The respondent Bank is a Regional Rural Bank established under the Regional Rural Banks Act, 1976. The functioning of the Bank, as well as its management and staff, are to be governed by the provisions of the said Act. To give effect to the provisions of the Act, Section 30 gives power to the Board of Directors of the concerned Regional Rural Bank to frame regulations (with the previous sanction of the Central Government). Under the said provisions, the respondent-Bank has framed Aligarh Gramin Bank (Staff) Service Regulations, 1981 (for short ''Regulations of 1981') which deal with the terms relating to the conditions of service of its staff. Having been framed under the Act of 1976, the Regulations of 1981 would thus have statutory force. The regional rural banks established under the Act of 1976 are also governed by the instructions and circulars of the National Bank for Agriculture and Rural Development (NABARD).

By its circular dated 20th June, 1987 the NABARD had issued certain instructions to all the regional rural banks. The said circular was to be treated as guidelines for conduct of the disciplinary proceedings against the employees of the regional rural banks. The provisions of the said circular shall be referred to while dealing with the issues raised in this writ petition.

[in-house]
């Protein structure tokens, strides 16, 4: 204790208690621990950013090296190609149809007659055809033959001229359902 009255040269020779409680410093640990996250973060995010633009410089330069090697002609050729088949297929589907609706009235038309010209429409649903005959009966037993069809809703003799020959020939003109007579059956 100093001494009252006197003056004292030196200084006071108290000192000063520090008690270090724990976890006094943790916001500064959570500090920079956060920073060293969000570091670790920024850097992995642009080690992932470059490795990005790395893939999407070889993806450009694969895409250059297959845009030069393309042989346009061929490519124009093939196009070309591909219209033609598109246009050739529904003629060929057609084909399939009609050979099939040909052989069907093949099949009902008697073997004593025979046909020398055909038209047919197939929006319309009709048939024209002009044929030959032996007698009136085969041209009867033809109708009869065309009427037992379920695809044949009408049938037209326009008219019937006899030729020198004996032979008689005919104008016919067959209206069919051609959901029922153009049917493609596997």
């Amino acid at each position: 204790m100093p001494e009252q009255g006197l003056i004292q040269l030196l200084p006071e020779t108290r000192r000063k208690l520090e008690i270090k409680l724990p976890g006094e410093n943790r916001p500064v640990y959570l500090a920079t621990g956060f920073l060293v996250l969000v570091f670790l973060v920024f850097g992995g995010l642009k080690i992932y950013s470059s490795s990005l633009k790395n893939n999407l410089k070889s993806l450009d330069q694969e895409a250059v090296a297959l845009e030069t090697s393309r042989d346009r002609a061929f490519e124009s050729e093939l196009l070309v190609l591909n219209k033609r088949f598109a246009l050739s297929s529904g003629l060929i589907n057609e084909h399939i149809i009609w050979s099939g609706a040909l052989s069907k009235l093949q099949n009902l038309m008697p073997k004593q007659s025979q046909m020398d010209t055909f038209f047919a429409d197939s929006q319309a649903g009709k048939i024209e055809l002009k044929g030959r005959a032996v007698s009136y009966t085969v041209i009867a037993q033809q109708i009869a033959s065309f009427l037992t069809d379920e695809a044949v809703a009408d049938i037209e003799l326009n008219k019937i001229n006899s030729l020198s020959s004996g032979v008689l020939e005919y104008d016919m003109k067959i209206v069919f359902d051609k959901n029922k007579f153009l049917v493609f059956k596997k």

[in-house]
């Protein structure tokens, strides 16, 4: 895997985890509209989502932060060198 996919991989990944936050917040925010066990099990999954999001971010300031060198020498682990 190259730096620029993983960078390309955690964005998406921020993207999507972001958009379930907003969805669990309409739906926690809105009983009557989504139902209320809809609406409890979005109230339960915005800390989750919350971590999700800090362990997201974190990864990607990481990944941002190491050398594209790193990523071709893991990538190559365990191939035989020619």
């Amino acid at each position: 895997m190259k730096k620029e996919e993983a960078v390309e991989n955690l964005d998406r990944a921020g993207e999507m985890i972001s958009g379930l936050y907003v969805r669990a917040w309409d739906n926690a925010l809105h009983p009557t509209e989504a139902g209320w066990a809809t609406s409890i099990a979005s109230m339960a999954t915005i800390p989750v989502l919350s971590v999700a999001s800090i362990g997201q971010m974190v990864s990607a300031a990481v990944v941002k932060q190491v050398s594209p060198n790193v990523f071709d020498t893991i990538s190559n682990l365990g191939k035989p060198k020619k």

Sri Tiwari urged that the circular or the guidelines of the NABARD would not be binding on the respondent as the bank has its own Service Regulations of 1981 which would govern the disciplinary proceedings initiated against the staff and employees of the bank. Sri Rakesh Bahadur, however, disputed the same and submitted that the circular would be binding on the Bank in so far as the said instructions were not inconsistent with the Regulations of 1981. In this regard reliance has been placed on a decision of the Apex Court in the case of State of U.P. Vs. Chandra Mohan Nigam AIR 1977 S.C. 2411. In the said case the Court was dealing with a case of compulsory retirement and the question was as to whether the instructions issued by the Ministry of Home Affairs would have status of statutory rules or not. In this background, the Apex Court held that "It is sufficient for our purpose that these instructions do not violate any provision of the Act or of the rules. Rule 16(3), being a rigorous rule, vis-à-vis a Government servant not himself willing to retire under R. 16(2), has to be invoked in a fair and reasonable manner. Since Rule 16(3) itself does not contain any guidelines, directions or criteria, the instructions issued by the Government furnish an essential and salutary procedure for the purpose of securing uniformity in application of the rule. These instructions really fill up the yawning gaps in the provisions, and are embedded in the conditions of service. These are binding on the Government and cannot be violated to the prejudice of the Government servant (see also Sant Ram Sharma v. State of Rajasthan, (1968) 1 SCR 111: (AIR 1967 SC 1910) and Union of India v. K.P.Joseph, (1973) 2 SCR 752 : (AIR 1973 SC 303)."